8 2. QUASICONFORMAL MAPPINGS
2.4. Classical Regularity Theory
Recall that our definition of a quasiconformal mapping / requires that / lies
in the Sobolev space W^c (ft). Consider the radial stretching defined on the unit
disk B using
(2.12) p(t)=ta, 0 a l .
We see that
(2.13) K(z, h) = - , \Dh(z)\ = ta~\ J(z, h) = a t2a~2
a
and hence h G W1,P(B) for all p such that
2 2K
1 P
1 - a K-\
and in no better Sobolev space. Notice that
I I II
l
~
a
For various reasons, this mapping was considered extremal and the above con-
clusion was conjectured to hold in complete generality. Let us discuss this a little
before revealing the complete solution.
In studying solutions to the Beltrami equation an operator, analogous to the
Hilbert transform, was introduced. This operator is now known as the Beurling-
Ahlfors transform [5]. It is defined as a singular integral of Calderon-Zygmund
type,
(2.14)
SLJ(Z)
-If
2?rz J Jc
u;(()d(Ad(
for all functions u £
LP(C),
1 p oo. More precisely, the integral is understood
by means of the Cauchy principal value. We refer to Stein's book [102] as a general
reference for general facts concerning singular integrals. The operator S :
LP(C)

LP(C)
is bounded for all 1 p oo and is an isometry in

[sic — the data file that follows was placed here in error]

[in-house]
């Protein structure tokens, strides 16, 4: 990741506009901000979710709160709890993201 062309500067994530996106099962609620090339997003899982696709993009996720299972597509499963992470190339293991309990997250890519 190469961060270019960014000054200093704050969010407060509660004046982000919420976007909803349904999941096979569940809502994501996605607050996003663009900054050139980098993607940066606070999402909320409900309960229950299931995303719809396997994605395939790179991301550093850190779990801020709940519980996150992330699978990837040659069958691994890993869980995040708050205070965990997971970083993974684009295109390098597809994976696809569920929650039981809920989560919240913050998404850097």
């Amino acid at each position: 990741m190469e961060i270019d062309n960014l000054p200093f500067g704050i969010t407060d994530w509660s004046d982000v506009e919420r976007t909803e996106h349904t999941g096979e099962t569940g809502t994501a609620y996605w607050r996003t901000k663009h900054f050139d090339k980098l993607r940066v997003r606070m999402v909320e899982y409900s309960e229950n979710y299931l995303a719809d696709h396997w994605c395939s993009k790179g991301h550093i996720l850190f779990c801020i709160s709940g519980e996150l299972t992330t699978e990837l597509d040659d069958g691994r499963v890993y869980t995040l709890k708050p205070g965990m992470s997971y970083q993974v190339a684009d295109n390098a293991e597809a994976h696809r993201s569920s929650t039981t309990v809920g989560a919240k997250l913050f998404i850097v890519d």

L2(C).
We denote the
p-norms of the operator S by ||5||p, so ||5||2 = 1. The characteristic property of
this operator, and the property which makes it very important to complex analysis,
is that it intertwines the d and d derivatives *.
It was Bojarski [21, 22] who first gave the elegant analytic proof of the exis-
tence and uniqueness for the Beltrami equation using this operator from which he
developed the LP theory of planar quasiconformal mappings.
Closely related to the operator S is the complex Riesz potential
(2.16) TU(z)= * " "WdCAdCz)-C(
-II
2vr i J Jc
There are in fact two homotopy classes of first order elliptic operators in the complex plane.
These are represented by d and d. The null sets of these operators are mappings preserving
and reversing orientation respectively (holomorphic or antiholomorphic). Thus the operator S
provides a mechanism for us to move from one homotopy component to the other.
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